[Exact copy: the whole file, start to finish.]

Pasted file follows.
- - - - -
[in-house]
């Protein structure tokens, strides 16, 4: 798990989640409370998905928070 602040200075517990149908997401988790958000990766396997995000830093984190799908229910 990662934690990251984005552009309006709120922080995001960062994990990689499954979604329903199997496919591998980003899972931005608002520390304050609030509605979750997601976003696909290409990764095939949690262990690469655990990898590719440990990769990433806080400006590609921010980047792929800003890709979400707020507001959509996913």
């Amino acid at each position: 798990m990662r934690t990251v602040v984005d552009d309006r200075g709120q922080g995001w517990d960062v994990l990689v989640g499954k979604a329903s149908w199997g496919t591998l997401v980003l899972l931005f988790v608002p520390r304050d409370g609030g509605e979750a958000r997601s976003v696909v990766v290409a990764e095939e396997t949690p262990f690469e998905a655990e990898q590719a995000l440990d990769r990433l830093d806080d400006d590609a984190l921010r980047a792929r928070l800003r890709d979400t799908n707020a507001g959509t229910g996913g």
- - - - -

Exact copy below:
[in-house]
């Protein structure tokens, strides 16, 4: 798990989640409370998905928070 602040200075517990149908997401988790958000990766396997995000830093984190799908229910 990662934690990251984005552009309006709120922080995001960062994990990689499954979604329903199997496919591998980003899972931005608002520390304050609030509605979750997601976003696909290409990764095939949690262990690469655990990898590719440990990769990433806080400006590609921010980047792929800003890709979400707020507001959509996913």
């Amino acid at each position: 798990m990662r934690t990251v602040v984005d552009d309006r200075g709120q922080g995001w517990d960062v994990l990689v989640g499954k979604a329903s149908w199997g496919t591998l997401v980003l899972l931005f988790v608002p520390r304050d409370g609030g509605e979750a958000r997601s976003v696909v990766v290409a990764e095939e396997t949690p262990f690469e998905a655990e990898q590719a995000l440990d990769r990433l830093d806080d400006d590609a984190l921010r980047a792929r928070l800003r890709d979400t799908n707020a507001g959509t229910g996913g």